3. The applicants aver that the suit land is owned by the 2nd Defendant who holds it in trust for the citizens of Kisii County. They further aver that among the orders issued is a mandatory injunction evicting the 2nd Defendant from the the suit property without due process, consent and/or authority of the Defendants hence the determing the suit with finality before hearing the parrties’ evidence. The Defendants contend that they have a defence that raises triable issues which ought to be heard on the merits.
4. The application is opposed by the Plaintiff through the Replying Affidavit of Joseph Mboya Oguttu Advocate sworn on the 29th day of March, 2019 in which he states that despite being served with the application dated 4th February, 2019 in which the Plaintiff sought an injunction against the Defendants, the Defendants neither filed a Replying Affidavit nor attended Court on the 21st day of March, 2019 with the result that exparte orders of injunction were issued against them. He depones that the suit property belongs to and is registered in the name of the Plaintiff and the Defendants acts of erecting temporary structures on the suit proeprty without the Plaintiff’s authority have deprived the Plaintiff of the use and enjoyment of his property. He depones that the 5.Defendants’ application is an abuse of the process of the Court and does not disclose any reasonable cause of action.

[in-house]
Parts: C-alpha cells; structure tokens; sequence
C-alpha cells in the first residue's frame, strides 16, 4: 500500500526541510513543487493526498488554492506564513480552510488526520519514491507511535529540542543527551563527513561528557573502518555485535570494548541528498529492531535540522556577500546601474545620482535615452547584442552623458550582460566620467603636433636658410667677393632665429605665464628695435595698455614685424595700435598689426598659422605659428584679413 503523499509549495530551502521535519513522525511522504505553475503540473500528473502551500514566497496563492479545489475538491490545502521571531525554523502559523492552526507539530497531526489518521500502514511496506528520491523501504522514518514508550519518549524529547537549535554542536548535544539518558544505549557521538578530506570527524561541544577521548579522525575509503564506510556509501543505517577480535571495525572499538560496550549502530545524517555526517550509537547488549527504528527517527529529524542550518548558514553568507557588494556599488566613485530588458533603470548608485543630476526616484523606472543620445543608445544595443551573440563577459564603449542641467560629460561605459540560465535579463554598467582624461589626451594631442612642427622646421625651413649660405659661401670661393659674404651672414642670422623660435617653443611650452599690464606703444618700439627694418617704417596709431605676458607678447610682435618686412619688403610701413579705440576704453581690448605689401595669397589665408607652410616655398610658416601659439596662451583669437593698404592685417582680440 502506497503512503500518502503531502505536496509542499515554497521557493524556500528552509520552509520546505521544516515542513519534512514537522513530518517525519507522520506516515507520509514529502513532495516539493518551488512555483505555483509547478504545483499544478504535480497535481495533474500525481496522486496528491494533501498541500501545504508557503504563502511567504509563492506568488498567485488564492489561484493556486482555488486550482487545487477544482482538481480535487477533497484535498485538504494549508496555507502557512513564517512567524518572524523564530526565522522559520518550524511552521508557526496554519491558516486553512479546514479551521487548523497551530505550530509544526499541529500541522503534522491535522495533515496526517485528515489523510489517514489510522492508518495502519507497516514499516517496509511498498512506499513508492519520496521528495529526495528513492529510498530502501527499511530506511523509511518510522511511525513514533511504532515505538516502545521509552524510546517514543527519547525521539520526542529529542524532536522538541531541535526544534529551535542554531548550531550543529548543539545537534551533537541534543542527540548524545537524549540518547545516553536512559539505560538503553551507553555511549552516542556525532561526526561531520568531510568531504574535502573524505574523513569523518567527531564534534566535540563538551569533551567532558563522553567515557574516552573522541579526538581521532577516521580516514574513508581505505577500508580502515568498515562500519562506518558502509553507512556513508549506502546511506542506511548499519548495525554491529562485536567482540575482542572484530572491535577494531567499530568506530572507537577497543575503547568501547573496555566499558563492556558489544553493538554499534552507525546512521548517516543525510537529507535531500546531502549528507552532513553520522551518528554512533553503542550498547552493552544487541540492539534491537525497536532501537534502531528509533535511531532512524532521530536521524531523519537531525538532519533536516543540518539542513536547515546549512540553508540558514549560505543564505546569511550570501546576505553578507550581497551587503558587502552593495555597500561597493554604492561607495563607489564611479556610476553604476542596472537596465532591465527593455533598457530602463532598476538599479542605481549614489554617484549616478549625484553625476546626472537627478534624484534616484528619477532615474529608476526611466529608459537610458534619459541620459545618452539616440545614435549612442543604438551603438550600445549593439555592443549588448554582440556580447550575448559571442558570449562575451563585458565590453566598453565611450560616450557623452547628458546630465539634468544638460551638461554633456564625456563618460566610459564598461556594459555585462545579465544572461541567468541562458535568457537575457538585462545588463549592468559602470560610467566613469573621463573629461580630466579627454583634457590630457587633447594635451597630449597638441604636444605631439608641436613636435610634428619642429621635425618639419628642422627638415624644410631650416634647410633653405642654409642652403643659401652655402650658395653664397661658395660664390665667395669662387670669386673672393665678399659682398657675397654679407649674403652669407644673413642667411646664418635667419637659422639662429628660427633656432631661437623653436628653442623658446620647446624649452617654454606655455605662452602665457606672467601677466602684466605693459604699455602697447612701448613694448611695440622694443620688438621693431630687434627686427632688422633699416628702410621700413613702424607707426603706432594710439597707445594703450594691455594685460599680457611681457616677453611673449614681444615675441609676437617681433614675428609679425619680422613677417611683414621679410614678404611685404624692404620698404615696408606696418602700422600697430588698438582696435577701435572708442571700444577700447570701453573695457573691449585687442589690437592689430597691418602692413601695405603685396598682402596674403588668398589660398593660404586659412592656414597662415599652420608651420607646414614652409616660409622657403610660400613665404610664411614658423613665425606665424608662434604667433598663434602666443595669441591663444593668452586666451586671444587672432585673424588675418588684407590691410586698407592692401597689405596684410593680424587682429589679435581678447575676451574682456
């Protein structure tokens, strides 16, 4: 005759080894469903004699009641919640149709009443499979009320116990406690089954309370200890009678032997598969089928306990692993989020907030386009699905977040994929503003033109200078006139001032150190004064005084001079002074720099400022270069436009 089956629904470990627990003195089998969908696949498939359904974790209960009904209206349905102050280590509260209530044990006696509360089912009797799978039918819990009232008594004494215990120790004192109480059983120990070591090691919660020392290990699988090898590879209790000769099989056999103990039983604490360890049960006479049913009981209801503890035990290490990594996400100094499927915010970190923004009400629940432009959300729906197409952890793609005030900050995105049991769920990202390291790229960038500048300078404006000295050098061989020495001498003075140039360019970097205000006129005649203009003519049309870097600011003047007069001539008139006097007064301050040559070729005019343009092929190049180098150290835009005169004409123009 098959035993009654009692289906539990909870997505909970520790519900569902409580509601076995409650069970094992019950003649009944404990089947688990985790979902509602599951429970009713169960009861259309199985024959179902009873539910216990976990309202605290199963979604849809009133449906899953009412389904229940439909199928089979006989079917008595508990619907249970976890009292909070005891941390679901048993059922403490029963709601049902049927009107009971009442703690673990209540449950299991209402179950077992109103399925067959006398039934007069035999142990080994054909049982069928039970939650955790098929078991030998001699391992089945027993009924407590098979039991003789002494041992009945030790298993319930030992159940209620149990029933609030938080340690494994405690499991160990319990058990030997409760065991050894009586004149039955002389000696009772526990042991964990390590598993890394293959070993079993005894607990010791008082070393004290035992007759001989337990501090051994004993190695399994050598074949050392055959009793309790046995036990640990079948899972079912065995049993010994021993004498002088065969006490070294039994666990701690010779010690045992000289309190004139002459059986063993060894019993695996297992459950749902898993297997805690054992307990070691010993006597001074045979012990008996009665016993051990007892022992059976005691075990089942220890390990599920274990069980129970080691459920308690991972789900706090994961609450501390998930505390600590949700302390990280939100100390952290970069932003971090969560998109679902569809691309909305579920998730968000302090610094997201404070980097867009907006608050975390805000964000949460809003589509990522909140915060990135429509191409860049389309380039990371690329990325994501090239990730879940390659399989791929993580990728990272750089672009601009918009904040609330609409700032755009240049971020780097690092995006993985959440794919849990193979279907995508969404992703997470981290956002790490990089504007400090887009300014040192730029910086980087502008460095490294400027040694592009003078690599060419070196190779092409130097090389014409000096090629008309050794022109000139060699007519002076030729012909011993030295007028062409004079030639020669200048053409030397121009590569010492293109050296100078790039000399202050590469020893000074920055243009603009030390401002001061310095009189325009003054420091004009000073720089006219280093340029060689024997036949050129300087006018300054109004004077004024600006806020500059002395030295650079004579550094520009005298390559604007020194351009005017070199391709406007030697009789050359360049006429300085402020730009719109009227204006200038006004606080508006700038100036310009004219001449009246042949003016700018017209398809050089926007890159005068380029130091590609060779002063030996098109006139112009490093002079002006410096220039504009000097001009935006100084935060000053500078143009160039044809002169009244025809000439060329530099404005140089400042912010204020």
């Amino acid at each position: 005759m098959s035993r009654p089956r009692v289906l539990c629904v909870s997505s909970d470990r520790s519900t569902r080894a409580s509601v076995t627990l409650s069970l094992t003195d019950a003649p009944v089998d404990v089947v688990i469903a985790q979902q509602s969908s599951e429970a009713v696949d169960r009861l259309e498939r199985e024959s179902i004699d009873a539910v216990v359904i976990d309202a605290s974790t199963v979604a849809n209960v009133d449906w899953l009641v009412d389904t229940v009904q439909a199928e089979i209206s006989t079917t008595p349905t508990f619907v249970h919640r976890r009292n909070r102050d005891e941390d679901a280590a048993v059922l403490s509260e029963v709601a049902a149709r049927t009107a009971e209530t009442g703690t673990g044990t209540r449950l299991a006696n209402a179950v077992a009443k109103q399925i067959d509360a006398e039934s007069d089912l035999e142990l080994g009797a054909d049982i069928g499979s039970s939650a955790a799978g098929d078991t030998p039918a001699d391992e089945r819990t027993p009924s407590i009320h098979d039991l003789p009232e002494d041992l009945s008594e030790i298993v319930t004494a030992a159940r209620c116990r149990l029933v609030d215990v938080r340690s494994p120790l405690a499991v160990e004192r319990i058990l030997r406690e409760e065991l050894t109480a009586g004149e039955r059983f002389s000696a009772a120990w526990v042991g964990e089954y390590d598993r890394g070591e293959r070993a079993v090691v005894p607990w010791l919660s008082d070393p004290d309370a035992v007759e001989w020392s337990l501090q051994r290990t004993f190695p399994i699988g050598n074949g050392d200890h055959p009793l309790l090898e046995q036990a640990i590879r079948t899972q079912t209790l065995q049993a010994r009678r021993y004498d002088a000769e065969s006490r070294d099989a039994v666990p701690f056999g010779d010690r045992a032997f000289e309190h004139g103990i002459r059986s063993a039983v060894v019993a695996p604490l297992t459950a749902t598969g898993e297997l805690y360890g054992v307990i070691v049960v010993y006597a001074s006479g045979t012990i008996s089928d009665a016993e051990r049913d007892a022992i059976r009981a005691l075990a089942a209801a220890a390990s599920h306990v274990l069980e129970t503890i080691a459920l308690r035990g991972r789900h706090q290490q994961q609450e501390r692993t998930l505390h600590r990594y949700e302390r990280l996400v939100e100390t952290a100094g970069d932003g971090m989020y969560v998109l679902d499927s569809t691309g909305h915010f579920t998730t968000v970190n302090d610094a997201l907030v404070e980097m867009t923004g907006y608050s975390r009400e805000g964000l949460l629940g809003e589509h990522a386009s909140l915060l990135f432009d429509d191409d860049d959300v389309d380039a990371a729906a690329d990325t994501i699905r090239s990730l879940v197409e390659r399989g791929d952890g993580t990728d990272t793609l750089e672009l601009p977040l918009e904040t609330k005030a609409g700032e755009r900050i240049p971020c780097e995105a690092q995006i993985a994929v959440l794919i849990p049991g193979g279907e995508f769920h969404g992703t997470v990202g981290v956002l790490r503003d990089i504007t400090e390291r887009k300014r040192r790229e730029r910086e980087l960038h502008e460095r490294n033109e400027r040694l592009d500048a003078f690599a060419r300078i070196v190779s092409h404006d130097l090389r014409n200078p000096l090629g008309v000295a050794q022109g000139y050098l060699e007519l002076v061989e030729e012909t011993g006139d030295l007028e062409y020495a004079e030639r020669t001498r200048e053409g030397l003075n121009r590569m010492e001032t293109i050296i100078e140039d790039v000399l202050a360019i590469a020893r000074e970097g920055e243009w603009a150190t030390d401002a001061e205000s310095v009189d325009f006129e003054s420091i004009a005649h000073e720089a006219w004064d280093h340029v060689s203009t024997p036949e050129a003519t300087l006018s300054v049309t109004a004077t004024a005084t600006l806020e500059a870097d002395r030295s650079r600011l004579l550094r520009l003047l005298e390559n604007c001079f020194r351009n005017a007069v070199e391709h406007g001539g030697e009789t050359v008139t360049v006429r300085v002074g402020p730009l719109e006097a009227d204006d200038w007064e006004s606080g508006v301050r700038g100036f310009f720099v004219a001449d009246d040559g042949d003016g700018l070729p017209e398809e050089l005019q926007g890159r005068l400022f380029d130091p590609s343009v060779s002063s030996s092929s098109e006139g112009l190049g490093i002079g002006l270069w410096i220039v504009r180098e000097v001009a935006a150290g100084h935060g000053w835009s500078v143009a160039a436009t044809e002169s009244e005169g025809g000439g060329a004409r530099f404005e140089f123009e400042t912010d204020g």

6. The application was canvased by way of written submissions and Counsel for both parties filed their submissions which I have considered.
ISSUES FOR DETEMINATION
The main issues for determination are :
i. Whether the mistake or error of the 2nd and 3rd Defendants’ Advocate shoud be visited on his clients.
ii. Whether the Court should exercise its discretion in favour of the 2nd and 3rd Defendants.
ANALYSIS AND DETERMINATION
7. With regard to the first issue , it has been submitted by counsel for the Respondent that where an instructed counsel chooses to misdiarize and/or fail to diarize, the said counsel should not benefit form such laziness and/or default at the expense of a party who exhibited due dilgence. He has cited the case of Delila Kemunto Asiago V Commissioner of Lands & 5 Others  eKLR where the Court refused to set aside an order granting the Respondent leave to commence proceedings for Judicaial Review and such leave was to operate as a stay restrainining the Resondent from interfering with the Applicant’s occupation of the suit property. The Court observed that legal business can no longer be handled in such a sloppy and careless manner and whenever as solicitor deprives a client of his cause of action the client can claim damages against him.